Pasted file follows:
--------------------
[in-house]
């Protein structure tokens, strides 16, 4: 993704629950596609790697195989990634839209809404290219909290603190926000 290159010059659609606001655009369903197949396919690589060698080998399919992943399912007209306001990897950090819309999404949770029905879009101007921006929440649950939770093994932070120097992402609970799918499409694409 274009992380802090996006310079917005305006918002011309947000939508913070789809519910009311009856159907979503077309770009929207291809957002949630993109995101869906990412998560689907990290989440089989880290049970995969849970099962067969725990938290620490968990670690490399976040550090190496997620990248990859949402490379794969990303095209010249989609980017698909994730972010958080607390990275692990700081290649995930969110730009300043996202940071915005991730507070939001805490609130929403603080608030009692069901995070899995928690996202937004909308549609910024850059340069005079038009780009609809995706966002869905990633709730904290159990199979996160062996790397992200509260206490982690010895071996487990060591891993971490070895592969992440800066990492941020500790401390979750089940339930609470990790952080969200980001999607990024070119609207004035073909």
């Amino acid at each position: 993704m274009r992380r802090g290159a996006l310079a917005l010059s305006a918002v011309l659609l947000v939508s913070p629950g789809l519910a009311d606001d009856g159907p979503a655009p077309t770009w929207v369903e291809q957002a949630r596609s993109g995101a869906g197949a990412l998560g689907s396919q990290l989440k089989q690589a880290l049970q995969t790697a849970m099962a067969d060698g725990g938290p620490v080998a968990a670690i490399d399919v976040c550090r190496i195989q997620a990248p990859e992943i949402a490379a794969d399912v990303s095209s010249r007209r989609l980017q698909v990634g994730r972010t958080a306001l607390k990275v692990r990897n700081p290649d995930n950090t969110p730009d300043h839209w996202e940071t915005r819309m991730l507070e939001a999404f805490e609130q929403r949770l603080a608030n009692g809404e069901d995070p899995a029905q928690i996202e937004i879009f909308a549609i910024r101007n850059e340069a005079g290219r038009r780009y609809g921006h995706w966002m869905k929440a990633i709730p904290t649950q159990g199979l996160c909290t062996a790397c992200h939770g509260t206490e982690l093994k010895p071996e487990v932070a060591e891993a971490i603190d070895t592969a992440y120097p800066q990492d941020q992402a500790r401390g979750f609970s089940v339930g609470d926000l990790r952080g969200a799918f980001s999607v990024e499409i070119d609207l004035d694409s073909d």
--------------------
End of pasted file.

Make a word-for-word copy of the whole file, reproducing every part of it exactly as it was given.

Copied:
[in-house]
């Protein structure tokens, strides 16, 4: 993704629950596609790697195989990634839209809404290219909290603190926000 290159010059659609606001655009369903197949396919690589060698080998399919992943399912007209306001990897950090819309999404949770029905879009101007921006929440649950939770093994932070120097992402609970799918499409694409 274009992380802090996006310079917005305006918002011309947000939508913070789809519910009311009856159907979503077309770009929207291809957002949630993109995101869906990412998560689907990290989440089989880290049970995969849970099962067969725990938290620490968990670690490399976040550090190496997620990248990859949402490379794969990303095209010249989609980017698909994730972010958080607390990275692990700081290649995930969110730009300043996202940071915005991730507070939001805490609130929403603080608030009692069901995070899995928690996202937004909308549609910024850059340069005079038009780009609809995706966002869905990633709730904290159990199979996160062996790397992200509260206490982690010895071996487990060591891993971490070895592969992440800066990492941020500790401390979750089940339930609470990790952080969200980001999607990024070119609207004035073909």
């Amino acid at each position: 993704m274009r992380r802090g290159a996006l310079a917005l010059s305006a918002v011309l659609l947000v939508s913070p629950g789809l519910a009311d606001d009856g159907p979503a655009p077309t770009w929207v369903e291809q957002a949630r596609s993109g995101a869906g197949a990412l998560g689907s396919q990290l989440k089989q690589a880290l049970q995969t790697a849970m099962a067969d060698g725990g938290p620490v080998a968990a670690i490399d399919v976040c550090r190496i195989q997620a990248p990859e992943i949402a490379a794969d399912v990303s095209s010249r007209r989609l980017q698909v990634g994730r972010t958080a306001l607390k990275v692990r990897n700081p290649d995930n950090t969110p730009d300043h839209w996202e940071t915005r819309m991730l507070e939001a999404f805490e609130q929403r949770l603080a608030n009692g809404e069901d995070p899995a029905q928690i996202e937004i879009f909308a549609i910024r101007n850059e340069a005079g290219r038009r780009y609809g921006h995706w966002m869905k929440a990633i709730p904290t649950q159990g199979l996160c909290t062996a790397c992200h939770g509260t206490e982690l093994k010895p071996e487990v932070a060591e891993a971490i603190d070895t592969a992440y120097p800066q990492d941020q992402a500790r401390g979750f609970s089940v339930g609470d926000l990790r952080g969200a799918f980001s999607v990024e499409i070119d609207l004035d694409s073909d």